Job Centre seeks women to strip as £8-an-hour 'webcam performers'
27th October 2007
A Jobcentre has provoked outrage after it was found to be advertising for women to strip for web cams on Internet sex sites for £8 an hour.
According to the advertisement, the role involves "explicit dialogue" and "performing for clients' or customers' fantasies".
Astonishingly, the Department for Work and Pensions insisted that it is legally obliged to carry the advertisements.
However politicians and family campaigners lined up to criticise the policy last night - claiming it legitimises the sex industry and encourages women to work in it.
The controversial advertisement was posted in a Jobcentre Plus branch in Cardiff, south Wales and nationwide on the agency's website.
It offered an hourly wage for women to work 15 to 40 hours a week, between 9pm and midday. There is no pension.
Placed by a company called Cybtrader, the advertisement - which remains within legal boundaries - is unshamedly brazen when it comes to describing exactly what the role entails.
It reads: "Duties include performing to a web cam for clients or customers fantasies. Duties involve explicit sexual dialogue which may cause embarrassment for some people."
The advertisement cautions applicants that the job is not suitable for under 18s but adds: "No experience needed as training can be provided."
The would-be employer adds: "There is no obligation to consider making an application for this vacancy. However, if you feel it is suitable for you, please discuss it further with an advisor.
"This vacancy meets the requirements of the National Minimum Wage Act. Tax Credits could top up your earnings."
Yesterday family campaigners lambasted the Jobcentre's decision to carry the advertisement.
Adrian Rogers, of the Conservative Family Institute, said: "It is outrageous that this kind of work is advertised in Jobcentres. It is very important that we do not legitimise the sex industry like this."
Hugh McKinney, of the National Family Campaign, said: "There is a real danger that impressionable young adults will be forced into these amoral, degrading and inappropriate jobs. "
Elsa Hill, a manager at Eaves, a charity that houses women trafficked into prostitution, said: "It is wrong. The Jobcentre should have and could have rejected the advertisement.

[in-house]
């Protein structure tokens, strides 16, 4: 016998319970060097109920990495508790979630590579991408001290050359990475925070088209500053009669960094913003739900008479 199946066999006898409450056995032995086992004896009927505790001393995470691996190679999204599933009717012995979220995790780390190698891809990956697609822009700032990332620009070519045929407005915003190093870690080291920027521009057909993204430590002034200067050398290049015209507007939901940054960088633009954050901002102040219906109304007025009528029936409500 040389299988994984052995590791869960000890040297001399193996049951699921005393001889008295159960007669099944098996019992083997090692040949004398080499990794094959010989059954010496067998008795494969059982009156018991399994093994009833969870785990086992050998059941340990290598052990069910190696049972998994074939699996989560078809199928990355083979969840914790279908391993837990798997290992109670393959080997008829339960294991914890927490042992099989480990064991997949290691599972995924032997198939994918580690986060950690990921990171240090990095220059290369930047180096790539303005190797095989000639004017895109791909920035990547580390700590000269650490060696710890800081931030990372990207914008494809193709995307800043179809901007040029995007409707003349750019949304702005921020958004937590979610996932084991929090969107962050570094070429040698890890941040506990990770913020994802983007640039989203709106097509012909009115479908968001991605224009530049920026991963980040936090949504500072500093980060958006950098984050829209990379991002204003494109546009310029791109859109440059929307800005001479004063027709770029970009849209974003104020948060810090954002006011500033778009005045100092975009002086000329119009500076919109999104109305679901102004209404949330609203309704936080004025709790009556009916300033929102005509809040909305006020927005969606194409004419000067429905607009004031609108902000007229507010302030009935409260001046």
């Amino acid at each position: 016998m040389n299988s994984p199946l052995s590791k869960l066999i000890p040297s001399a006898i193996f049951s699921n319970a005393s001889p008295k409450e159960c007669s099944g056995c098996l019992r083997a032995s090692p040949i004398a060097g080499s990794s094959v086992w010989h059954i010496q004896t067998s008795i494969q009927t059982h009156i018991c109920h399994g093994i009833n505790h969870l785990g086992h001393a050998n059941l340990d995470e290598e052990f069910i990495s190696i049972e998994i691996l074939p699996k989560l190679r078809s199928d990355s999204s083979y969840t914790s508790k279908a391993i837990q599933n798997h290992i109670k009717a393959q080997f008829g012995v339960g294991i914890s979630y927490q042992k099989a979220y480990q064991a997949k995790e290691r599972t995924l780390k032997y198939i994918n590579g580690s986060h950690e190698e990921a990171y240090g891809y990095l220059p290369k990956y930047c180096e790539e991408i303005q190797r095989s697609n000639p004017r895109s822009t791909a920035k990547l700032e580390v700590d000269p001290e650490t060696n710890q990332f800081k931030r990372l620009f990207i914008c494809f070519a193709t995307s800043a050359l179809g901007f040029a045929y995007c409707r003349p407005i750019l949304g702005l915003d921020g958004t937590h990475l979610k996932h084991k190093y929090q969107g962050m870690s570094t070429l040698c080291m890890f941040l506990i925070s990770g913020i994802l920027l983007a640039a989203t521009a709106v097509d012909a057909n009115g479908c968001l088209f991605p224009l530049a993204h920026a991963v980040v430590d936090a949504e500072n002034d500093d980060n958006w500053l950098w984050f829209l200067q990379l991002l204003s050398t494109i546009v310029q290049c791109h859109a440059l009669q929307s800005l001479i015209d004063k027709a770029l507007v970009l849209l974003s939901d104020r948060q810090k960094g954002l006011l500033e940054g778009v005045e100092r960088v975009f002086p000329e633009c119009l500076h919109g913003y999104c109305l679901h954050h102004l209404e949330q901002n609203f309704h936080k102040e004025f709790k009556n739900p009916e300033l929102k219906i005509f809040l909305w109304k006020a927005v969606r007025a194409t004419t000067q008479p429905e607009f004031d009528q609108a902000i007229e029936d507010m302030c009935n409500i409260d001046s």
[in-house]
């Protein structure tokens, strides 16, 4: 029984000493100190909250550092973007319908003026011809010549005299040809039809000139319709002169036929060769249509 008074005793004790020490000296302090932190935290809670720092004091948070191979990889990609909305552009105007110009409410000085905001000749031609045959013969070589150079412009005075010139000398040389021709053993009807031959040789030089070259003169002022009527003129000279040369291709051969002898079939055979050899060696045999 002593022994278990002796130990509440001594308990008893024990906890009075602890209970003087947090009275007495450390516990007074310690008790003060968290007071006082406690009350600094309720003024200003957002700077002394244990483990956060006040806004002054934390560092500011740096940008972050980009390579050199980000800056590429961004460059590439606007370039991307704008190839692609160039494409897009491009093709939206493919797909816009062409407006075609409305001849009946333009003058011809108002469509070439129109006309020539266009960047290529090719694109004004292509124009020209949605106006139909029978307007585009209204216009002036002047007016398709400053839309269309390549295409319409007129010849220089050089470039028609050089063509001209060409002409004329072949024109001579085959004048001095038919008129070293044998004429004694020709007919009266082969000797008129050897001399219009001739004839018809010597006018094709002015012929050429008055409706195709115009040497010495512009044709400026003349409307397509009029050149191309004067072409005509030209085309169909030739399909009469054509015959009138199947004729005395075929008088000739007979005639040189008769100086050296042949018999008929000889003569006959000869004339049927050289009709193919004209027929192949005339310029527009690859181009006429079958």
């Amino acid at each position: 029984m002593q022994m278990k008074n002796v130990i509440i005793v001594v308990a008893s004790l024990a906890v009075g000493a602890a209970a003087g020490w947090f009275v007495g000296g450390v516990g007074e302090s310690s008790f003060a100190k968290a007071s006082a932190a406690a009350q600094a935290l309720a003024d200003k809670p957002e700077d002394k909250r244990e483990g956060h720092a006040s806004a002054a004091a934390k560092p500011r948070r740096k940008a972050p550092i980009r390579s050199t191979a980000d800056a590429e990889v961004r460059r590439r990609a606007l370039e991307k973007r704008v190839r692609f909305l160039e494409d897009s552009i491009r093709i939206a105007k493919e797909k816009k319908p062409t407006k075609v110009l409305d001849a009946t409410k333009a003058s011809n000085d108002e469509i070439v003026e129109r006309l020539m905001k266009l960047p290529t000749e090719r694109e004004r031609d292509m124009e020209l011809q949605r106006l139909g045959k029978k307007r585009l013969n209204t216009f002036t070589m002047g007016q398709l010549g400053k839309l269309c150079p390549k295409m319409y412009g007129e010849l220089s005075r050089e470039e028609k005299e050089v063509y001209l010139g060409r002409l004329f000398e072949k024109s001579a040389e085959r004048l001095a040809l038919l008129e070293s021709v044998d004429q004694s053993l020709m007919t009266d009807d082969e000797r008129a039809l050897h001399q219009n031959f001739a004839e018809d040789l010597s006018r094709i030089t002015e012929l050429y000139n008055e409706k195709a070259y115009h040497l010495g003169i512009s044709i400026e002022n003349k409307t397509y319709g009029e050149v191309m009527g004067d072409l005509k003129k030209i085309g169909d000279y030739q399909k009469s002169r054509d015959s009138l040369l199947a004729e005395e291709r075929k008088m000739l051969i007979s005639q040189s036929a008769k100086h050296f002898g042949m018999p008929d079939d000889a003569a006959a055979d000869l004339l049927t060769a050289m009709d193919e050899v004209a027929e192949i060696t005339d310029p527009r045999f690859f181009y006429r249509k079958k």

"There are grades of work in the sex industry, but appearing on an internet web camera on a sex site is ultimately indistinguishable from prostitution.
"Whatever the myths around the sex industry, the reality is very different: it is abusive, degrading and humiliating.
"It is the Government's responsibility to do something about this: they should be looking at criminalising the buying of sexual services, not advertising it and encouraging it."
Conservative MP Ann Widdecombe said: "People who are very vulnerable and desperate coming into Jobcentres. They shouldn't be exposed to that sort of thing. It is quite wrong."
It is not the first time that Jobcentres have come under fire for offering sex work.
Earlier this year, Jobcentre branches were discovered offering work as £100 an hour "escorts" working for a company offering "no-strings adult fun".
The Department for Work and Pensions, which runs the Jobcentre network, insists that it is legally obliged to carry the advertisements after a test case brought by the Ann Summer sex shop chain in 2003.
Then a High Court judge ruled that Jobcentres must carry advertisements for legal work in the "sex and personal-services industries."
A spokeswoman for the DWP said: "Our advisers always check on the full details of any vacancies notified to us."
She added: "We thoroughly investigate complaints about employers including those in the adult entertainment industry and service. We have safeguards in place to ensure customers are fully aware of the nature of these jobs."
When the Daily Mail called Cybtrader's number yesterday afternoon it went to an answer phone. Romantic music played in the background as a woman with a husky voice claimed she would "love to talk" but was busy.